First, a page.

Does Salicylic Acid Regulate Antioxidant Defense System, Cell Death, Cadmium Uptake And Partitioning To Acquire Cadmium Tolerance In Rice?
Published 2009 · Medicine, Biology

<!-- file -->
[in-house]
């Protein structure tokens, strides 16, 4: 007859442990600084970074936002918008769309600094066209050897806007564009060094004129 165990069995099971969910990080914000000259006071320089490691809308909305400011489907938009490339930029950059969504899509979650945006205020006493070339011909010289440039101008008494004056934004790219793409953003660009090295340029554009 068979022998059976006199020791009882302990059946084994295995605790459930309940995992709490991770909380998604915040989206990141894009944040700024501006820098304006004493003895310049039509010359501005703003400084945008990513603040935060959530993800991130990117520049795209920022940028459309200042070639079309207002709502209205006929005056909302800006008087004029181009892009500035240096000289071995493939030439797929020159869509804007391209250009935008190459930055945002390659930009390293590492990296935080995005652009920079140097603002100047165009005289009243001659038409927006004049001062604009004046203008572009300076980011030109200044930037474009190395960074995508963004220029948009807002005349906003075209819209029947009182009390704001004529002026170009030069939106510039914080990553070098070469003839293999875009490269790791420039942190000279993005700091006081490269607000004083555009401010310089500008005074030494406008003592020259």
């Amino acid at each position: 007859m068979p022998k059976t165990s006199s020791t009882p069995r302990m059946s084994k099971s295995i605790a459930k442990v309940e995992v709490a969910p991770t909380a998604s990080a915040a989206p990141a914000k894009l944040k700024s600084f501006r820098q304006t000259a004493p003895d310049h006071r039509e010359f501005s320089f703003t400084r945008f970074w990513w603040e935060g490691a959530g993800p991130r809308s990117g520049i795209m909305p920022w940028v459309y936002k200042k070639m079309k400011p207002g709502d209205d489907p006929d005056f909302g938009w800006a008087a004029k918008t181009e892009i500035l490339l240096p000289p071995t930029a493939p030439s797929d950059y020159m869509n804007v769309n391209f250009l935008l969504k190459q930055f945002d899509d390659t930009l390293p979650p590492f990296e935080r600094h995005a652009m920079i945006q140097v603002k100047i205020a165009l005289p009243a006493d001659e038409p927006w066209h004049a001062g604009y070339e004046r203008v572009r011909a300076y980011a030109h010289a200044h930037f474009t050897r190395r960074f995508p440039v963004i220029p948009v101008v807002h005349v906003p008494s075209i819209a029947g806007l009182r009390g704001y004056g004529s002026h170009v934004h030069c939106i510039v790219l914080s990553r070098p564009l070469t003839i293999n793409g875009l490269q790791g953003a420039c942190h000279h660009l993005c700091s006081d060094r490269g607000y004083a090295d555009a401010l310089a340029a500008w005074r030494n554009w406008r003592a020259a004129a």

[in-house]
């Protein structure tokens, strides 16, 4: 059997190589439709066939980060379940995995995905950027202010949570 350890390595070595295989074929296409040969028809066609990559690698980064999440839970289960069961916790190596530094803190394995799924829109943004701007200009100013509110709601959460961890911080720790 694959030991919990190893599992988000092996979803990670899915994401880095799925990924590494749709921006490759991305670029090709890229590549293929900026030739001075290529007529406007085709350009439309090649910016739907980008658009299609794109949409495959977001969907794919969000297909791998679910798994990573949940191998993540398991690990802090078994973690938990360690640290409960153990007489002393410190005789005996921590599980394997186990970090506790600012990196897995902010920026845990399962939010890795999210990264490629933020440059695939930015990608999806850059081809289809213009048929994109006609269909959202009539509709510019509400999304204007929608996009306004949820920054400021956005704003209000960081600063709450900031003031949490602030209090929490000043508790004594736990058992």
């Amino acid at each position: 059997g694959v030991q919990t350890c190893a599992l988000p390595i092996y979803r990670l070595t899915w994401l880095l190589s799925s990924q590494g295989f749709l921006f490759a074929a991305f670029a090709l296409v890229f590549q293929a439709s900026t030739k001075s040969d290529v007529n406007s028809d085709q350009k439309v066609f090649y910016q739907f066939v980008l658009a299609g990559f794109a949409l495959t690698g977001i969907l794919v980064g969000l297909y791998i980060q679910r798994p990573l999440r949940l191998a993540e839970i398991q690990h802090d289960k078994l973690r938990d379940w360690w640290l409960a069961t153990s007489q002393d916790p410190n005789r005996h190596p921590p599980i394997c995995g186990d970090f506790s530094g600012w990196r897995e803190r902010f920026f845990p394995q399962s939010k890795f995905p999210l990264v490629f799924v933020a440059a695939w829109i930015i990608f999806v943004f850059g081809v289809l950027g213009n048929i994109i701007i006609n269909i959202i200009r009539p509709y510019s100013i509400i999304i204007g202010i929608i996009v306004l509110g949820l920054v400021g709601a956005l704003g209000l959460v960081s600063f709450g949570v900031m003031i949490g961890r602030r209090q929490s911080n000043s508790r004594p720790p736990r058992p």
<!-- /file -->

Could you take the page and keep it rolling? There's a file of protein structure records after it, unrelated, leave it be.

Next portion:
Salicylic acid (SA) may accelerate the cell death of cadmium-stressed roots to avoid cadmium (Cd) uptake by plants or may play positive roles in protecting the stressed roots from Cd-induced damage. To test these hypotheses, we performed a series of split-root hydroponic experiments with one-half of rice (Oryza sativa L. cv. Jiahua 1) roots exposed to 50 microM Cd and the other half not exposed. The objectives were to elucidate the effects of SA pretreatment on the time-dependent changes of H(2)O(2) levels in roots, antioxidant defense system in different organs, root cell death and the dynamic distribution of Cd in the plants. In the split-root system, a higher Cd uptake rate was observed in the Cd-stressed portions of roots compared with the treatment with the whole roots exposed to Cd. Furthermore, an appreciable amount of Cd was translocated from the Cd-exposed roots to the unexposed roots and trace amounts of Cd were released into the external solution. The split-root method also caused the two root portions to respond differently to Cd stress. The activities of major antioxidant enzymes (superoxide dismutase, SOD; peroxidase, POD; and catalase, CAT) were significantly suppressed in the Cd-treated roots, hence leading to H(2)O(2) burst, lipid peroxidation, cell death and growth inhibition. By contrast, in the non-Cd-treated roots, the activities of enzymes (SOD, CAT, and POD) and root growth were persistently stimulated during the experimental period. The H(2)O(2) accumulation and lipid peroxidation were also induced in the non-Cd-treated roots, but they were significantly lower than those of the Cd-treated roots. The concentrations of glutathione (GSH) and non-protein thiols (NPT) in the Cd-treated roots were significantly higher than those of the untreated roots. SA pretreatment elevated enzymatic and non-enzymatic antioxidants, and the concentrations of GSH and NPT in roots and shoots, hence leading to alleviation of the oxidative damage as indicated by the lowered H(2)O(2) and MDA levels. Furthermore, SA pretreatment mitigated the Cd-induced growth inhibition in both roots and shoots and increased transpiration compared with non-SA-pretreatment under Cd exposure. It is concluded that Cd can be partly transferred from the Cd-exposed roots to Cd-unexposed roots and that cell death can be accelerated in the Cd-stressed roots in response to Cd stress. The SA-enhanced Cd tolerance in rice can be attributed to SA-elevated enzymatic and non-enzymatic antioxidants and NPT, and to SA-regulated Cd uptake, transport and distribution in plant organs.